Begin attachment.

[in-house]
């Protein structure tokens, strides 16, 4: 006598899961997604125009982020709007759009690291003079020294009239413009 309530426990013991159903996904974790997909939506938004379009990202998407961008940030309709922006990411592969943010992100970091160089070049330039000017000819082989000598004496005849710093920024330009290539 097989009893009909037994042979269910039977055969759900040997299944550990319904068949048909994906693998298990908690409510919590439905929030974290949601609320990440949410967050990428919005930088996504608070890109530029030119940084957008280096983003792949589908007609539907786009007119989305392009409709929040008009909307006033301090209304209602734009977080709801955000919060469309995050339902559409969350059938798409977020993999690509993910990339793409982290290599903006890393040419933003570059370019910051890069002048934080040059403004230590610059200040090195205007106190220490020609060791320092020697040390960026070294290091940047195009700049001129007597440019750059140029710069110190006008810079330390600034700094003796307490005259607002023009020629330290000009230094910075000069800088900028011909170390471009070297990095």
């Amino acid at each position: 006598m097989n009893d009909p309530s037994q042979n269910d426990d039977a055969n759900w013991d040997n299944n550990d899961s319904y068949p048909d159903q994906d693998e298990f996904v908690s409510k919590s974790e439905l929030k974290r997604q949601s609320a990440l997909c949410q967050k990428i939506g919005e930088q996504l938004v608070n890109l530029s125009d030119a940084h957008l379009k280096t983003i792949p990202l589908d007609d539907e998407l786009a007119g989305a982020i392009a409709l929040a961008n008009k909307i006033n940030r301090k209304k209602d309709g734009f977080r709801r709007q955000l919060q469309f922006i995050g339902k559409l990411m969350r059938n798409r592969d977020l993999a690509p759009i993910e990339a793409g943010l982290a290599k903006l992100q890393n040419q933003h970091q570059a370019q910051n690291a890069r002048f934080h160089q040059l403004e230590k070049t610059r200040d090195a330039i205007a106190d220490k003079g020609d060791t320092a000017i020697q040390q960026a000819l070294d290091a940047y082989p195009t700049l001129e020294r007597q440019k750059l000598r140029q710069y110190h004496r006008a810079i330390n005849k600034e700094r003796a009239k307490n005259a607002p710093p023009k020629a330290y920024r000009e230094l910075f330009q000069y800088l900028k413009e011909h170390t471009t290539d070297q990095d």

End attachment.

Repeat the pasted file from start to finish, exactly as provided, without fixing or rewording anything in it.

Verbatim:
[in-house]
């Protein structure tokens, strides 16, 4: 006598899961997604125009982020709007759009690291003079020294009239413009 309530426990013991159903996904974790997909939506938004379009990202998407961008940030309709922006990411592969943010992100970091160089070049330039000017000819082989000598004496005849710093920024330009290539 097989009893009909037994042979269910039977055969759900040997299944550990319904068949048909994906693998298990908690409510919590439905929030974290949601609320990440949410967050990428919005930088996504608070890109530029030119940084957008280096983003792949589908007609539907786009007119989305392009409709929040008009909307006033301090209304209602734009977080709801955000919060469309995050339902559409969350059938798409977020993999690509993910990339793409982290290599903006890393040419933003570059370019910051890069002048934080040059403004230590610059200040090195205007106190220490020609060791320092020697040390960026070294290091940047195009700049001129007597440019750059140029710069110190006008810079330390600034700094003796307490005259607002023009020629330290000009230094910075000069800088900028011909170390471009070297990095």
């Amino acid at each position: 006598m097989n009893d009909p309530s037994q042979n269910d426990d039977a055969n759900w013991d040997n299944n550990d899961s319904y068949p048909d159903q994906d693998e298990f996904v908690s409510k919590s974790e439905l929030k974290r997604q949601s609320a990440l997909c949410q967050k990428i939506g919005e930088q996504l938004v608070n890109l530029s125009d030119a940084h957008l379009k280096t983003i792949p990202l589908d007609d539907e998407l786009a007119g989305a982020i392009a409709l929040a961008n008009k909307i006033n940030r301090k209304k209602d309709g734009f977080r709801r709007q955000l919060q469309f922006i995050g339902k559409l990411m969350r059938n798409r592969d977020l993999a690509p759009i993910e990339a793409g943010l982290a290599k903006l992100q890393n040419q933003h970091q570059a370019q910051n690291a890069r002048f934080h160089q040059l403004e230590k070049t610059r200040d090195a330039i205007a106190d220490k003079g020609d060791t320092a000017i020697q040390q960026a000819l070294d290091a940047y082989p195009t700049l001129e020294r007597q440019k750059l000598r140029q710069y110190h004496r006008a810079i330390n005849k600034e700094r003796a009239k307490n005259a607002p710093p023009k020629a330290y920024r000009e230094l910075f330009q000069y800088l900028k413009e011909h170390t471009t290539d070297q990095d």